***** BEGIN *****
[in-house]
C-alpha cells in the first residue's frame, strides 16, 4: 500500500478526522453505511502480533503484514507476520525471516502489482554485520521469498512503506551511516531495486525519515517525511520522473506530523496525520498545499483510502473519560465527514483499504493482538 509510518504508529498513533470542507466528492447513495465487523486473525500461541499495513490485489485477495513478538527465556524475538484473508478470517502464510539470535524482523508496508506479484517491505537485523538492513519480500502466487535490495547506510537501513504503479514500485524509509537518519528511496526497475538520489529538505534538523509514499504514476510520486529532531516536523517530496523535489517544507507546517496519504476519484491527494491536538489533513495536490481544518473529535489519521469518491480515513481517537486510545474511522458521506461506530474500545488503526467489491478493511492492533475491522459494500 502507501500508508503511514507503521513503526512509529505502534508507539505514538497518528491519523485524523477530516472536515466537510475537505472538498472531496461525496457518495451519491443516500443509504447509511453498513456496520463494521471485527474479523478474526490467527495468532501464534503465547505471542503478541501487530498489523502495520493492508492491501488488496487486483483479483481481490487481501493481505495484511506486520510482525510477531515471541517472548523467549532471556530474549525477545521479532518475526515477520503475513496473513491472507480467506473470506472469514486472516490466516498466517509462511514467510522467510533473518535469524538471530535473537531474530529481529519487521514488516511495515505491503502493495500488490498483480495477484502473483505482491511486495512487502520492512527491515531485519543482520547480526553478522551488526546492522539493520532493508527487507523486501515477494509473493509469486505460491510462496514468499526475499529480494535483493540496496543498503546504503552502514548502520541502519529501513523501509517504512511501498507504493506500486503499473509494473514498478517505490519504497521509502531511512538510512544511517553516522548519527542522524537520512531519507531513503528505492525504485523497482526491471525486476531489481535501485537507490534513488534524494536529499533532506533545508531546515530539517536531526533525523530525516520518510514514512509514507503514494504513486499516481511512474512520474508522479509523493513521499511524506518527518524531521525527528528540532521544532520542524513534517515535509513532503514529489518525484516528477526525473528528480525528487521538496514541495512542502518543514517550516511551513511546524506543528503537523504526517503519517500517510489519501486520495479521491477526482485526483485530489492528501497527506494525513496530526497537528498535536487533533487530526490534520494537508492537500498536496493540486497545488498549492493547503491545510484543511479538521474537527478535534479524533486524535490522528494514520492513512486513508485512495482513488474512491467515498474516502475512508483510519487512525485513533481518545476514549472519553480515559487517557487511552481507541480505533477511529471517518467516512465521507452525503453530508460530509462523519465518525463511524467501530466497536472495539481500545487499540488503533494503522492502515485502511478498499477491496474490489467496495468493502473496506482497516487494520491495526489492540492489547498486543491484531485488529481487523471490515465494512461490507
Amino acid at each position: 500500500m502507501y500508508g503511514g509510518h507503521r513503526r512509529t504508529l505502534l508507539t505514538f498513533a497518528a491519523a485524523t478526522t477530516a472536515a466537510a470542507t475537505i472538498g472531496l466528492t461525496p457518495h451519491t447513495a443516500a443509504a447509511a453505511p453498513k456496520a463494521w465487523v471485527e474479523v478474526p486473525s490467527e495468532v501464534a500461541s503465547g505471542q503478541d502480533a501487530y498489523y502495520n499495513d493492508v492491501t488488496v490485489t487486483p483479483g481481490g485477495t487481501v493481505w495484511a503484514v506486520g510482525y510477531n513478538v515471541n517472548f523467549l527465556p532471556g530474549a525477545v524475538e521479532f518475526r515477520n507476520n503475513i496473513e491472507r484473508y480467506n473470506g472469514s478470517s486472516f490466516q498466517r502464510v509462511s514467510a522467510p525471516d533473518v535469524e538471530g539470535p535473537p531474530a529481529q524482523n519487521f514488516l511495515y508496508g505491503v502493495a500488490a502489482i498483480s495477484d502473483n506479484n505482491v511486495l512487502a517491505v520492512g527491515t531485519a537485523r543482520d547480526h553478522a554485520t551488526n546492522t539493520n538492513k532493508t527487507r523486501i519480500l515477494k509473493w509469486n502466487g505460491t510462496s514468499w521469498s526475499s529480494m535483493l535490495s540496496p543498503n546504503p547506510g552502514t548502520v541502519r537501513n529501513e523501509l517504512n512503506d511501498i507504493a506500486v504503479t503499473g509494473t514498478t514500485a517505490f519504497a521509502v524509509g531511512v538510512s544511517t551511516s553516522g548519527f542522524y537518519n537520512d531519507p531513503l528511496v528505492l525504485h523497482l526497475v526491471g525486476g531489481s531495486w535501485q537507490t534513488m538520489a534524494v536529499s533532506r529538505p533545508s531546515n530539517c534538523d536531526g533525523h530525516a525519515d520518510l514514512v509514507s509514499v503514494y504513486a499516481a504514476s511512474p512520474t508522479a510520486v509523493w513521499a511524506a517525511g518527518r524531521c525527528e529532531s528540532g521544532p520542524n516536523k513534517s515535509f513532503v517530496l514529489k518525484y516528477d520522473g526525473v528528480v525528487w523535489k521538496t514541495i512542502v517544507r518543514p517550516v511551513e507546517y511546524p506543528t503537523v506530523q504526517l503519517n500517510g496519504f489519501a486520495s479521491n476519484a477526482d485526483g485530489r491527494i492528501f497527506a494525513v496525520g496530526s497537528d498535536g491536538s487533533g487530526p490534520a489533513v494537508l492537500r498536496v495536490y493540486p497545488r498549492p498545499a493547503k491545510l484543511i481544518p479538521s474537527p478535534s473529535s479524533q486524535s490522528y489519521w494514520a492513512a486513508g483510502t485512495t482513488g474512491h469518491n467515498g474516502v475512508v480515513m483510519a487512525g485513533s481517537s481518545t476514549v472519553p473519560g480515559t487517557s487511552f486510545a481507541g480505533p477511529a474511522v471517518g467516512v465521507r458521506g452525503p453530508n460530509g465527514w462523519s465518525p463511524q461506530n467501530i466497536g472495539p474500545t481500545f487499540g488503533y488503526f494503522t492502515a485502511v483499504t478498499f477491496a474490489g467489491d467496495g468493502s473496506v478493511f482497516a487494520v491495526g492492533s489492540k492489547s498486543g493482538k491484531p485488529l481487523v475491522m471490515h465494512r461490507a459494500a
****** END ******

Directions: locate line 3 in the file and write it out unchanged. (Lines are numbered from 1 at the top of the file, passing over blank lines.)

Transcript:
Amino acid at each position: 500500500m502507501y500508508g503511514g509510518h507503521r513503526r512509529t504508529l505502534l508507539t505514538f498513533a497518528a491519523a485524523t478526522t477530516a472536515a466537510a470542507t475537505i472538498g472531496l466528492t461525496p457518495h451519491t447513495a443516500a443509504a447509511a453505511p453498513k456496520a463494521w465487523v471485527e474479523v478474526p486473525s490467527e495468532v501464534a500461541s503465547g505471542q503478541d502480533a501487530y498489523y502495520n499495513d493492508v492491501t488488496v490485489t487486483p483479483g481481490g485477495t487481501v493481505w495484511a503484514v506486520g510482525y510477531n513478538v515471541n517472548f523467549l527465556p532471556g530474549a525477545v524475538e521479532f518475526r515477520n507476520n503475513i496473513e491472507r484473508y480467506n473470506g472469514s478470517s486472516f490466516q498466517r502464510v509462511s514467510a522467510p525471516d533473518v535469524e538471530g539470535p535473537p531474530a529481529q524482523n519487521f514488516l511495515y508496508g505491503v502493495a500488490a502489482i498483480s495477484d502473483n506479484n505482491v511486495l512487502a517491505v520492512g527491515t531485519a537485523r543482520d547480526h553478522a554485520t551488526n546492522t539493520n538492513k532493508t527487507r523486501i519480500l515477494k509473493w509469486n502466487g505460491t510462496s514468499w521469498s526475499s529480494m535483493l535490495s540496496p543498503n546504503p547506510g552502514t548502520v541502519r537501513n529501513e523501509l517504512n512503506d511501498i507504493a506500486v504503479t503499473g509494473t514498478t514500485a517505490f519504497a521509502v524509509g531511512v538510512s544511517t551511516s553516522g548519527f542522524y537518519n537520512d531519507p531513503l528511496v528505492l525504485h523497482l526497475v526491471g525486476g531489481s531495486w535501485q537507490t534513488m538520489a534524494v536529499s533532506r529538505p533545508s531546515n530539517c534538523d536531526g533525523h530525516a525519515d520518510l514514512v509514507s509514499v503514494y504513486a499516481a504514476s511512474p512520474t508522479a510520486v509523493w513521499a511524506a517525511g518527518r524531521c525527528e529532531s528540532g521544532p520542524n516536523k513534517s515535509f513532503v517530496l514529489k518525484y516528477d520522473g526525473v528528480v525528487w523535489k521538496t514541495i512542502v517544507r518543514p517550516v511551513e507546517y511546524p506543528t503537523v506530523q504526517l503519517n500517510g496519504f489519501a486520495s479521491n476519484a477526482d485526483g485530489r491527494i492528501f497527506a494525513v496525520g496530526s497537528d498535536g491536538s487533533g487530526p490534520a489533513v494537508l492537500r498536496v495536490y493540486p497545488r498549492p498545499a493547503k491545510l484543511i481544518p479538521s474537527p478535534s473529535s479524533q486524535s490522528y489519521w494514520a492513512a486513508g483510502t485512495t482513488g474512491h469518491n467515498g474516502v475512508v480515513m483510519a487512525g485513533s481517537s481518545t476514549v472519553p473519560g480515559t487517557s487511552f486510545a481507541g480505533p477511529a474511522v471517518g467516512v465521507r458521506g452525503p453530508n460530509g465527514w462523519s465518525p463511524q461506530n467501530i466497536g472495539p474500545t481500545f487499540g488503533y488503526f494503522t492502515a485502511v483499504t478498499f477491496a474490489g467489491d467496495g468493502s473496506v478493511f482497516a487494520v491495526g492492533s489492540k492489547s498486543g493482538k491484531p485488529l481487523v475491522m471490515h465494512r461490507a459494500a